Widow of demolition worker who died after 30ft drop awarded £1m

Gary Robertson died from serious injuries after falling from the platform at Longannet Power Station in 2019.

Widow of demolition worker Gary Robertson who died at Longannet Power Station awarded £1m Family collect

The widow of a man who died after falling from a platform nearly 30ft high has been awarded £1m in damages.

Gary Robertson died from serious injuries after falling from the platform at Longannet Power Station on February 6, 2019.

The grandfather-of-three from Fife was working at the derelict power station while it was being prepared for demolition.

He was with a colleague in an area known as Coronation Street when he fell, after a metal grating panel on a pipe bridge platform gave way.

Mr Robertson remained conscious after the fall, however suffered cardiac arrest a short time after.

He was pronounced dead at around 4pm after paramedics arrived and could not resuscitate him.

The power station was demolished in 2021. iStock

Demolition firm Brown & Mason were fined £5,000 following the incident, after bosses admitted health and safety failings had led to Mr Robertson’s death.

However, after settling a civil action, his wife Karen Robertson has said that the difference in outcomes shows a “need for justice reforms” so that “businesses guilty of fatal accidents face tougher punishments”.

Ms Robertson, 57, said: “Something is clearly wrong with sentencing guidelines because a £5,000 fine is disgusting – Gary’s funeral even cost more than that.

“We need to make sure the laws designed to hold people accountable can’t be manipulated to let those responsible escape justice.”

Recalling her last conversation with her husband and the aftermath of his death, she said: “I was baking for a charity bake sale and he joked to remember to bring some goodies home.

The pair were together for 38 years - married for 33 - prior to Mr Robertson's death. Digby Brown

“That was the last time we spoke. Just a normal conversation… but you obviously don’t ever expect anything bad to happen because your man shouldn’t go to work and not come home.

“What happens after these kinds of things is just horrendous. You find yourself in an unexpected and cold world – it’s all investigations, fiscals and paperwork and the way these people talk to you I think they forget that while it might be normal in their lives, it’s not normal in the lives of those affected.”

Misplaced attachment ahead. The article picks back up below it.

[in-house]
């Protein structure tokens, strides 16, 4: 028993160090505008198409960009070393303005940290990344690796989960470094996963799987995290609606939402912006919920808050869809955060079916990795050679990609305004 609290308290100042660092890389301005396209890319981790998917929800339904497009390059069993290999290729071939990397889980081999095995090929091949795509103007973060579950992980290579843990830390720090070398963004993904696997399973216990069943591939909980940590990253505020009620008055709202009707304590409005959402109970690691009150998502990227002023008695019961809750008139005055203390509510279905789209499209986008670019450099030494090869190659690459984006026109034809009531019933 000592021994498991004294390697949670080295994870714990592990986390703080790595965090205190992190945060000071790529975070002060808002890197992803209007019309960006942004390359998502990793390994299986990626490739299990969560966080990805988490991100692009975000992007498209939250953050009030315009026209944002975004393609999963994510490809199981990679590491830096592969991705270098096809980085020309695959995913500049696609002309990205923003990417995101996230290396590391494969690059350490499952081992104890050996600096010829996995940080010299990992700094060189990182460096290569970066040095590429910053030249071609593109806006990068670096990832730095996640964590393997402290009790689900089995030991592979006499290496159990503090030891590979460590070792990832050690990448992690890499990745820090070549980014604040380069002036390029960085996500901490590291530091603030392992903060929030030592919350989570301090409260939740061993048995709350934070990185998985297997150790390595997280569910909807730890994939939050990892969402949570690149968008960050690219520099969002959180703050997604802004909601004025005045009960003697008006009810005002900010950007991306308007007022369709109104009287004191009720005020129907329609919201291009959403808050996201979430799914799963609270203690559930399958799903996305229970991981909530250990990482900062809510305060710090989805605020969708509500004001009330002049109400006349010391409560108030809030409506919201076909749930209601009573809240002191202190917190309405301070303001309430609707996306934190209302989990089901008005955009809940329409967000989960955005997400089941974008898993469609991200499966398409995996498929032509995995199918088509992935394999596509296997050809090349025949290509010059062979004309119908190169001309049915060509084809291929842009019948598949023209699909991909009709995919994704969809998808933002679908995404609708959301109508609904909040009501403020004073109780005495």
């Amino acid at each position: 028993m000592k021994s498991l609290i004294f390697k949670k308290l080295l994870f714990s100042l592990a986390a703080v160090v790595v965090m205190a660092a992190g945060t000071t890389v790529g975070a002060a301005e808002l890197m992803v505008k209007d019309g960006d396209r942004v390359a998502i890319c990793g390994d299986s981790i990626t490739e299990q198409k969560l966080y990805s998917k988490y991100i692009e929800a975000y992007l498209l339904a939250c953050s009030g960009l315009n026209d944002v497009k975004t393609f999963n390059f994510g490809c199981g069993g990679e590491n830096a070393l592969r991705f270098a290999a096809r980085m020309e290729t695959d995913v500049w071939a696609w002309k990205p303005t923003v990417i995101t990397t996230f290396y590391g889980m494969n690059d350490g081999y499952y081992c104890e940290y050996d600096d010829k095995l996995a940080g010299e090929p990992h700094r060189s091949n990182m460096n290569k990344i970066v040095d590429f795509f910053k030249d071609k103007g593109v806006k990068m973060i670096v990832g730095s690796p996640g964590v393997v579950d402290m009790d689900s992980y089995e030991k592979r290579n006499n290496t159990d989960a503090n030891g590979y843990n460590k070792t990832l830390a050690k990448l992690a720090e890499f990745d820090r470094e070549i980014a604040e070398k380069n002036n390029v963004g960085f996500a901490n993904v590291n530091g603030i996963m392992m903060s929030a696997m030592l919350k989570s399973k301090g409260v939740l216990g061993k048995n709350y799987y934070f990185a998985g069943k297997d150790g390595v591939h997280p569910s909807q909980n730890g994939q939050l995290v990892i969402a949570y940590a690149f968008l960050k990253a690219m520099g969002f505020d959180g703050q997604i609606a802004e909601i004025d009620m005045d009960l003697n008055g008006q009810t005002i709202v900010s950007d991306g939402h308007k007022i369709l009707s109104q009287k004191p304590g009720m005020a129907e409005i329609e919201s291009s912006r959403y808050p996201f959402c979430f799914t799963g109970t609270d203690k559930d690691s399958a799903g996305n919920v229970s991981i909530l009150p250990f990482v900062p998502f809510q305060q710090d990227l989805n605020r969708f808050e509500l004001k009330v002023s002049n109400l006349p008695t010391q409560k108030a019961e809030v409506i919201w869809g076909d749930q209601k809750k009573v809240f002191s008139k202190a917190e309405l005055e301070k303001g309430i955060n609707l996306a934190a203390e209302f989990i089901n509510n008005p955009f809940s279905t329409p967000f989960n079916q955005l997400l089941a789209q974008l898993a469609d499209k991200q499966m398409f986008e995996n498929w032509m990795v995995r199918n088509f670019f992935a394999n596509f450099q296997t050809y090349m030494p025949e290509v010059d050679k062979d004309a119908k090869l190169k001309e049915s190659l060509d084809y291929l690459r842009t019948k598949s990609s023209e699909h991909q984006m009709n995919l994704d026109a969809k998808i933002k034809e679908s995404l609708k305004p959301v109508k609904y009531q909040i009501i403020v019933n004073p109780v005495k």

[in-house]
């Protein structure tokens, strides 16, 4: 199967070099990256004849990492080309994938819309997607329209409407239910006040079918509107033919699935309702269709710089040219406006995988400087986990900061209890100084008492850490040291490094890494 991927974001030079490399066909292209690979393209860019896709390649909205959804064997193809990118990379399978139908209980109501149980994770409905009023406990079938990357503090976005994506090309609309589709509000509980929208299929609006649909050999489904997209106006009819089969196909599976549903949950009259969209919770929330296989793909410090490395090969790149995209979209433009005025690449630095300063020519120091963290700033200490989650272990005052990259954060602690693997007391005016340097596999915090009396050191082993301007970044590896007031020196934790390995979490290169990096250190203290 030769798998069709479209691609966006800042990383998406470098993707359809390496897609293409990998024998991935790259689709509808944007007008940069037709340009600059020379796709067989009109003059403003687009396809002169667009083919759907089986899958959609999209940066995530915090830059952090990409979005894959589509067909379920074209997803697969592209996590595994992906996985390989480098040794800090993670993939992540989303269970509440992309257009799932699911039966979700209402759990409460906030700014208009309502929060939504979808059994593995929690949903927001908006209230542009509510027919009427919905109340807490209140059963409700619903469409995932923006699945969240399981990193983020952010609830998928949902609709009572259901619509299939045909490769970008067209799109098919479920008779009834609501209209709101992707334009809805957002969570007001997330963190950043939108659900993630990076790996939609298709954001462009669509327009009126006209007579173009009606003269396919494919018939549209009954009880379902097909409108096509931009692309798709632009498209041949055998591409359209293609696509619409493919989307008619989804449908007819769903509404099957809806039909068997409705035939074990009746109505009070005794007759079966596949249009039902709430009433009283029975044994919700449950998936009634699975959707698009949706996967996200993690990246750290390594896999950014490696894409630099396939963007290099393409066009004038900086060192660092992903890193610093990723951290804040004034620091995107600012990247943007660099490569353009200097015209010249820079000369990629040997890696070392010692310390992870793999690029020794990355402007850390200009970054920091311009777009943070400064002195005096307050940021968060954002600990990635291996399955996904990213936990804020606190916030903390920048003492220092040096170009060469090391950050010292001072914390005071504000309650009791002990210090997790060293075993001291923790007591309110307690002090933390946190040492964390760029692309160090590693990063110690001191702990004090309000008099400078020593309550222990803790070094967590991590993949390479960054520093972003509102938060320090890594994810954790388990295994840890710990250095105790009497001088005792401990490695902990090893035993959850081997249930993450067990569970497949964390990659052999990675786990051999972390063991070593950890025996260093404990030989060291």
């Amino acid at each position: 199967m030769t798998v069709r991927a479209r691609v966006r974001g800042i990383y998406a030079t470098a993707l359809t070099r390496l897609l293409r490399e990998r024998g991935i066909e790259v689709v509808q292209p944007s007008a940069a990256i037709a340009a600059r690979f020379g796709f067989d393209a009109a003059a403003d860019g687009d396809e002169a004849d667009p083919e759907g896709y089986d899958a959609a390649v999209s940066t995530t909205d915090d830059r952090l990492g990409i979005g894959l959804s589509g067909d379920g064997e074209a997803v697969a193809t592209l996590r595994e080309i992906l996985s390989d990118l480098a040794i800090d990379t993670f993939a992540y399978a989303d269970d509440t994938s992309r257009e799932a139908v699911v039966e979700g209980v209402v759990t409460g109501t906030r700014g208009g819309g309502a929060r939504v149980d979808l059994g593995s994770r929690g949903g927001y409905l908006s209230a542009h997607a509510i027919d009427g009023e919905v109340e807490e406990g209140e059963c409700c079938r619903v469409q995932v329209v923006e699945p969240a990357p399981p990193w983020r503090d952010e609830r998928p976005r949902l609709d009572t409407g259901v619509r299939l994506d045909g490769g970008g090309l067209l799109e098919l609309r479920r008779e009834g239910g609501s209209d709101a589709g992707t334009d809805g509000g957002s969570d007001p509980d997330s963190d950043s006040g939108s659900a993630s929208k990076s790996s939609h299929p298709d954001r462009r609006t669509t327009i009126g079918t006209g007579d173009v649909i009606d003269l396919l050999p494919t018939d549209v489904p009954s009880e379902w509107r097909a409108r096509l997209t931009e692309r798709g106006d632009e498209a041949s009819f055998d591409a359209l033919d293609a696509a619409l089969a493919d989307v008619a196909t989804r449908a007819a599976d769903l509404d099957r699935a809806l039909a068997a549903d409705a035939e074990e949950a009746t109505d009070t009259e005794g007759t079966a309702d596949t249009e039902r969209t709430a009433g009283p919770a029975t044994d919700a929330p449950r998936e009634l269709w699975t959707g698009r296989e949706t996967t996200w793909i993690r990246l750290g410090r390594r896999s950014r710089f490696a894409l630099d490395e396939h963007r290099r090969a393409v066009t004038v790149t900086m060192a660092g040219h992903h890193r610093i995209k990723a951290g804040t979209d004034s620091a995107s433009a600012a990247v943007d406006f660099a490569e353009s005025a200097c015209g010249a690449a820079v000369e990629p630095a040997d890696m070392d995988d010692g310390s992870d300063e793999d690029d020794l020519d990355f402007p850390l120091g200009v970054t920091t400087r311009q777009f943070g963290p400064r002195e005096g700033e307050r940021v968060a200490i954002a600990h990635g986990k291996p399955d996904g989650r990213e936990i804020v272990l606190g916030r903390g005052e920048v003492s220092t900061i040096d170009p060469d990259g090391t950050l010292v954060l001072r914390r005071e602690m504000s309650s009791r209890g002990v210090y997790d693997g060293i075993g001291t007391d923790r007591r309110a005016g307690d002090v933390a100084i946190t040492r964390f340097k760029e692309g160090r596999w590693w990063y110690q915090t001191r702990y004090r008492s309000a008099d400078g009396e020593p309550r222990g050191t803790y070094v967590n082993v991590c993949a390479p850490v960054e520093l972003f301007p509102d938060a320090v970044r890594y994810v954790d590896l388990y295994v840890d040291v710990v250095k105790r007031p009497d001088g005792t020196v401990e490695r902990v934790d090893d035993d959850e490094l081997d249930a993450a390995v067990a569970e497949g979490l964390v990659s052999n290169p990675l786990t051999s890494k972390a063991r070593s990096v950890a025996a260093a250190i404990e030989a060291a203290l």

Brown & Mason were initially fined £5,000 after a criminal prosecution at Kirkcaldy Sheriff Court.

The sentence would have been £100,000, however it was reduced by the sheriff after company bosses claimed they had no assets to pay more.

“Closure is not a word that will ever resonate with me because I will never feel like the criminal action ended in a way that we or Gary deserved,” Ms Robertson said.

“I screamed in court when I learned about the sentence.”

She added: “We were told that because it was a health and safety prosecution we weren’t even allowed to provide a family statement talking about the impact of Gary’s loss – but if it was a fatal car accident then families can do this, so that’s another thing that I think needs looked at to help families be heard.

“Gary’s death happened to us – why then does it feel like the process puts us last?”

Explosion: The demolition was carried out by contractor Brown & Mason.Stripe Communications

Lawyers at Digby Brown Solicitors gathered evidence showing Brown & Mason “failed to follow expected health and safety guidelines” and “failed to provide a safe working environment that would have prevented the incident from happening,” the firm said.

Innes Laing, partner at Digby Brown in Kirkcaldy, said: “What happened to Gary was utterly devastating and what makes it more difficult for the family was learning just how avoidable it was.

“I know they were extremely disappointed at the outcome of the criminal sentencing – a sentiment that was echoed by the public.

“No amount of compensation will ever come close to filling the void left behind by a loved one but I know that for Karen and her family, their civil action at least provided answers, recognition and a way to hold those responsible to account in a way that was right to them.

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